What type of resistance do you meet when you seek change to improve profits or impact? What do people say when you identify an obvious threat to the organization or an opportunity for it?
It feels like there might be greater resistance to change this year. In an article about posttraumatic growth, Richard Tedeschi describes 2020 saying, “What good can come of this? ... This year we’ve been hit by a pandemic that has caused hundreds of thousands of deaths, unprecedented unemployment, and a global economic downturn. In the face of such a tragedy … it might appear that the answer is ‘Nothing.’”
Your organization has likely seen disruption, shifting markets and rapidly changing customer needs. Fundamental changes are necessary to address threats and seize opportunities. As the great W. Edwards Deming once said, “It is not necessary to change. Survival is not mandatory.”
What excuses do people make for inaction? I’ve heard these:
- The continuing uncertainty around the COVID-19 pandemic …
- Sales are down ...
- Change feels like a risk ...
How many times have you heard, “let’s wait and see?”
Jonah Berger makes it clear that people inherently resist change in his book, “The Catalyst: How To Change Anyone’s Mind.” There is something that feels natural about “pushing back.” Berger shows the effectiveness of reducing barriers to change. He created an acronym, REDUCE, to categorize the types of hurdles.
- Corroborating Evidence
Art Markman suggests another approach to convince people. He says, “The best way to get anyone to believe something is to have them come up with the idea for themselves.” Team based problem solving is like “building the path.” It provides them the framework to find the root cause(s) as well as create and select solutions for change themselves.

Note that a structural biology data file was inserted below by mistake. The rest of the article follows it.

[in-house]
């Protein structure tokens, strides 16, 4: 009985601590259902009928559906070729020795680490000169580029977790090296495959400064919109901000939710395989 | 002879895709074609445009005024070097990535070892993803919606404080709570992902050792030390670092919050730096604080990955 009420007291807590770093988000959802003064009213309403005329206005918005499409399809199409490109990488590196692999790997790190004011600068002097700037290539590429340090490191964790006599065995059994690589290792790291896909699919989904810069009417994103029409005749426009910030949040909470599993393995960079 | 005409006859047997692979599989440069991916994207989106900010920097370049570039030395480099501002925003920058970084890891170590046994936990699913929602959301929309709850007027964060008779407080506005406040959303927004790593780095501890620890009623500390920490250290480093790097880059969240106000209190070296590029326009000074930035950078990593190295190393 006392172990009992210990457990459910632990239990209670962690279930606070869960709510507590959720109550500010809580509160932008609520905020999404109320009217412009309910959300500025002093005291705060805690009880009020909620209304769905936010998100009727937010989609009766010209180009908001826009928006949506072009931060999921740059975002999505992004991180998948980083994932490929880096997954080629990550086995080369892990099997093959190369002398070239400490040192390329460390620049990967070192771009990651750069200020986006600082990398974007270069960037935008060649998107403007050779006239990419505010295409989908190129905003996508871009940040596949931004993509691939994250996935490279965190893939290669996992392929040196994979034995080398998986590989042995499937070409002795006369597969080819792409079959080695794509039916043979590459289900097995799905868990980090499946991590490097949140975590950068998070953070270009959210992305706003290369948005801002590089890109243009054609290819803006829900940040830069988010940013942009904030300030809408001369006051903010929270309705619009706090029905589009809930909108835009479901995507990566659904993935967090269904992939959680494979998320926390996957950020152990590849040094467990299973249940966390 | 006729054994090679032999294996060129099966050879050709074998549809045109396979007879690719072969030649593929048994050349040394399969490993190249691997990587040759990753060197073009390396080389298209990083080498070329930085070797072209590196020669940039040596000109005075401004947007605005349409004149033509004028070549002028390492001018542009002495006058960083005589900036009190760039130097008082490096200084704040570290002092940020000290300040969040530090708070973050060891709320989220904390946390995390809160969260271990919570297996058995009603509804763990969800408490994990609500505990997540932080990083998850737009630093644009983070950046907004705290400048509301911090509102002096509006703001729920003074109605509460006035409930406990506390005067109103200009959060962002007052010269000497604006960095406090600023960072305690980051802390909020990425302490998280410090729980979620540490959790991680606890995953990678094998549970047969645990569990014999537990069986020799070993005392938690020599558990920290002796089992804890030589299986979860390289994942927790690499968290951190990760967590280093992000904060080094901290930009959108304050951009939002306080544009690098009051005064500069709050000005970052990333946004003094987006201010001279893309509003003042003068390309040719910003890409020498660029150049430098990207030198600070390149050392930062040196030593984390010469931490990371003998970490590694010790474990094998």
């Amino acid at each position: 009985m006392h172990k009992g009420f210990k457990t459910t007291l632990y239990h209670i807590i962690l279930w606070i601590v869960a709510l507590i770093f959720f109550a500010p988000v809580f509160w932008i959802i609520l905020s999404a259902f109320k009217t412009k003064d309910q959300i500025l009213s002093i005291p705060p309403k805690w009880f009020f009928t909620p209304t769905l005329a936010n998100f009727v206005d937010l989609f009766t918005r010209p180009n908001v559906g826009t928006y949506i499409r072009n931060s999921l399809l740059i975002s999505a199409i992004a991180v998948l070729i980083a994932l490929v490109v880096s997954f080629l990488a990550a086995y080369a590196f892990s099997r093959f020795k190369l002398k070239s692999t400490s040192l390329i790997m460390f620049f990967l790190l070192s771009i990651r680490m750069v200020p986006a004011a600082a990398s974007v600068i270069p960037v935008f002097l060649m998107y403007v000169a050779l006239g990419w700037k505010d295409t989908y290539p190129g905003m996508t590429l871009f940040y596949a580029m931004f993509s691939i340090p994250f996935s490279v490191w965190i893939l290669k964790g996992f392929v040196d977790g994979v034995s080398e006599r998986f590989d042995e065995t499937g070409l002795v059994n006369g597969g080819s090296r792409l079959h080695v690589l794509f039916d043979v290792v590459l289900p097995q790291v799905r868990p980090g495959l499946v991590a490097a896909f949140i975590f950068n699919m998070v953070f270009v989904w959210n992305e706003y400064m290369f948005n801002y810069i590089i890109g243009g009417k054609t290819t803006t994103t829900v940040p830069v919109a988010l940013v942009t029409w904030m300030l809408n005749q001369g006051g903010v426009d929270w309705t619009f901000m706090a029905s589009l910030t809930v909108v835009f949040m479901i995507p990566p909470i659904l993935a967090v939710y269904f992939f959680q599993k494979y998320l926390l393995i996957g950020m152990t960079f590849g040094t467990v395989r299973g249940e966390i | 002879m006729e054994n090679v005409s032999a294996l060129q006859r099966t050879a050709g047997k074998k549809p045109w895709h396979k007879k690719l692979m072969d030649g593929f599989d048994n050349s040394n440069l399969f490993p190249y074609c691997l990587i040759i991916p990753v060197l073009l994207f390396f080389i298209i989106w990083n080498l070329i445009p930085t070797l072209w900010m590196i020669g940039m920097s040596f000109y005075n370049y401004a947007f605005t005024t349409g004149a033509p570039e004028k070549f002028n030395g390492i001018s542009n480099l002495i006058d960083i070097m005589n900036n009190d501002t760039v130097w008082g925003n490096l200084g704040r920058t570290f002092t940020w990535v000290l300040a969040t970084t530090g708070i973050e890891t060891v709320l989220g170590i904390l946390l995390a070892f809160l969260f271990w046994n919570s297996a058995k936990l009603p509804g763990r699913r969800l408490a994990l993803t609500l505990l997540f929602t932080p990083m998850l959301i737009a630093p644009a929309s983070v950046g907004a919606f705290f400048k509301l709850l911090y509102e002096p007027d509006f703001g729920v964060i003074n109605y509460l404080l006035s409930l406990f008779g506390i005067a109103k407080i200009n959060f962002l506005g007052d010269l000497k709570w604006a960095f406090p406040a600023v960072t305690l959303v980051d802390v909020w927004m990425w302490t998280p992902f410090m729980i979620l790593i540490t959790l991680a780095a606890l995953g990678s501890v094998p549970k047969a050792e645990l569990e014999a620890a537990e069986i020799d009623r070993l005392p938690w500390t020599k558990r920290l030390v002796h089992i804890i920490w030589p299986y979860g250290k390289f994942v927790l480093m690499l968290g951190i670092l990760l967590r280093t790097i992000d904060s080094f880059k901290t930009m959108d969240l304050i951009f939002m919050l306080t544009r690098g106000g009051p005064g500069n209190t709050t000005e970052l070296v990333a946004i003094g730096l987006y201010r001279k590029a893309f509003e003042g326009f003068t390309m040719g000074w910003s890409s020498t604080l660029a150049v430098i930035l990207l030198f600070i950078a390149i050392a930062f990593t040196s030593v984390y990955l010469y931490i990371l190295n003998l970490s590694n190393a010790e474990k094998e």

Lean Six Sigma is the team based problem solving method of choice for people in your organization to develop the ideas for change themselves. Three common Lean Six Sigma tools also lower the barriers to change caused by roadblocks Berger identified.
Berger cites distance between your perspective and that of others as a roadblock. Gemba is a tool that closes this gap. It is a Japanese term used to describe going to where the work is done and learning what is actually happening. It is very similar to “deep canvassing” presented by Berger. Use this tool to find the “zone of acceptance” and make small practical changes to move closer to the desired change.
Root Cause Analysis
While there is often a need for change, people don’t always understand “why” or believe the need exists. A fundamental aspect of Lean Six Sigma is finding the root cause(s) of the problem, the driver of the “need” for change. Team members engage in this to find the underlying problem and the proof they need. Root cause analysis provides the corroborating evidence to reduce resistance to change.
How many times have you heard people say, “Can you believe ‘their’ idea?” or “Management thinks we should…” Teams following the Lean Six Sigma methodology create many of their own ideas for solutions. They utilize a prioritization matrix to select the solutions (change) to implement. This tool is similar to the “menu” concept Berger references. People choose the change rather than being pushed to change.
Change is essential for both survival and growth. It is complex and challenging especially with all of the systems, processes, hierarchy, etc. within organizations. These three tools lower the hurdles and provide a path for your team to convince themselves to change.
Click here to schedule a free session to learn more about these tools and a path to change.